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Friday 17th June 2011

Working For Simpsons Badge Makers in the 1950s

Simpsons Badge Makers Kings Cross

Working for Simpsons Badge Manufacturers in the 1950s

By Mark Bailey     

 

Back in the early 1950s I was employed for a time by a company called 'Simpson's' who were Masonic Jewellers and badge makers at their 'Battlebridge Works' in York Way, King's Cross, London (right along side the station). Said company was founded sometime in the 1880s and this no doubt accounted for the fact that the works were indeed Dickensian in every way! By the time I arrived on the scene the founder, one Lawrence (Laurie) Symleson had long gone and the business was being run by his two sons. Around the time of the anti German riots during the First World War he had changed the family name to Simpson.

 

Well, on arriving for my interview I entered the shop (for the first and only time). It was a wondrous place, dimly lit and in the shadow of the great station. Nevertheless all the many items on show, gleaming gold, lacquered polished brass and enamel, plus the embroidered regalia caught the light and delighted the eye. However once I became an employee things changed and I was forbidden to enter the shop ever again. Out of sight of the customers, the works  by comparison was a dark and dingy place. Discipline was strict to the point of verging on dictatorship, and there was little joy amongst the work force, particularly when the governors were about!  however the work was interesting, and seeing the finished products gleaming in that miserable place was something of a tonic to all concerned. , there was no greater joy or appreciation of those regalia and jewels more than that of those harassed workers who had worked to produce them

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By and large the staff put up with both the conditions and 'difficult' management style, however I found it overpowering. That said, there were lighter moments. One of the people who worked there was Con, an Irish lad . The poor chap was rather simple, and put me in mind of 'Smike' in the Dickens story 'Nicholas Nickleby' He performed all the odd and dirty jobs, even tearing up old newspapers for use in the staff toilets. In spite of being greatly put upon by his employers, he was grateful that he had any kind of employment. However from time to time something would upset him (occasionally one of the staff would deliberately wind him up!) At this point he would grab at anything to hand (on one occasion an axe!) and chase whoever had upset him all around the works until he calmed down. This caused the workforce much amusement as whenever he went wild the two Simpson brothers locked themselves in the office or shop until Con ran out of steam. During my time there he never actually caught up with his tormentors, however the thought of what might happen if he ever did was disturbing to say the least!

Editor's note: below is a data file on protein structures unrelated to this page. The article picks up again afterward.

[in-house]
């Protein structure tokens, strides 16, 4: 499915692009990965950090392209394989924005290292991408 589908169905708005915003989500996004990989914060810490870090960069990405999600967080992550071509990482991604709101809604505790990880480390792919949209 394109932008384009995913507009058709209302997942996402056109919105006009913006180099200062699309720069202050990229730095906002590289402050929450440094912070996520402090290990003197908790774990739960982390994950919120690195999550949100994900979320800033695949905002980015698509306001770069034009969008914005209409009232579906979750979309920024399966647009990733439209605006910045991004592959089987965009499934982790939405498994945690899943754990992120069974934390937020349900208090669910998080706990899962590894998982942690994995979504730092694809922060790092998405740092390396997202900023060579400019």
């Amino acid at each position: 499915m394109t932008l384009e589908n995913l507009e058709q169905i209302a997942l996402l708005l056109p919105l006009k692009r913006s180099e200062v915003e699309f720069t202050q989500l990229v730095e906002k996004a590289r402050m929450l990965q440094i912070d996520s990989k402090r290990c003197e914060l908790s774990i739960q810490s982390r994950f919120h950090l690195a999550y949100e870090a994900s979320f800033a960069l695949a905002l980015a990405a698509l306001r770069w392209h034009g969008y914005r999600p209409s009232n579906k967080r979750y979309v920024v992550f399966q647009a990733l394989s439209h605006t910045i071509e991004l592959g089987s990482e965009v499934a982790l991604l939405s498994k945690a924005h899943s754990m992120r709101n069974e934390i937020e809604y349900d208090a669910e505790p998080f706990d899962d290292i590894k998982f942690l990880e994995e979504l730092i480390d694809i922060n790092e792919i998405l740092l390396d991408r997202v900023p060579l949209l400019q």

We were permitted a cup of tea  mid morning and in the afternoon, made and delivered by one of the women embroidery workers, but were given no time to drink it, so it sat on the bench and you took sips of it as and when you could. When working on a difficult or complex job the brew might stand for a little while. If the eldest brother happened to be prowling around (which he often did) he would then order you to drink it up, and stood over you until you did!

One day whilst working alone in a little used workshop at the rear of the works, I noticed a door at the other end. Being inquisitive by nature, and wondering where it led I discovered that not only was it unlocked, but lead into an adjoining company warehouse which was used to store sweets! That door must have been unlocked for years and no one had ever discovered it. Needless to say, I quite enjoyed my (all too short) time in solitary confinement!

 

The company were well known for producing not only Masonic items for such as the 'RAOB' and related 'Knights of the Golden Horn' but also many trade badges including those for the 'Alba Radio Company' and the scientific instrument makers 'Nagretti & Zambra' as well as the usual kinds of lapel badges and the like. Some of the workshops were lined with shelves stacked with steel blocks, usually about three inches square, each one featuring a die for a particular item. Who made these I have no idea, possibly an outsourced tool maker. In my ignorance I presumed that perhaps the dies for both the 'Hornby Railway Company' and 'Meccano Guild' badges were amongst them!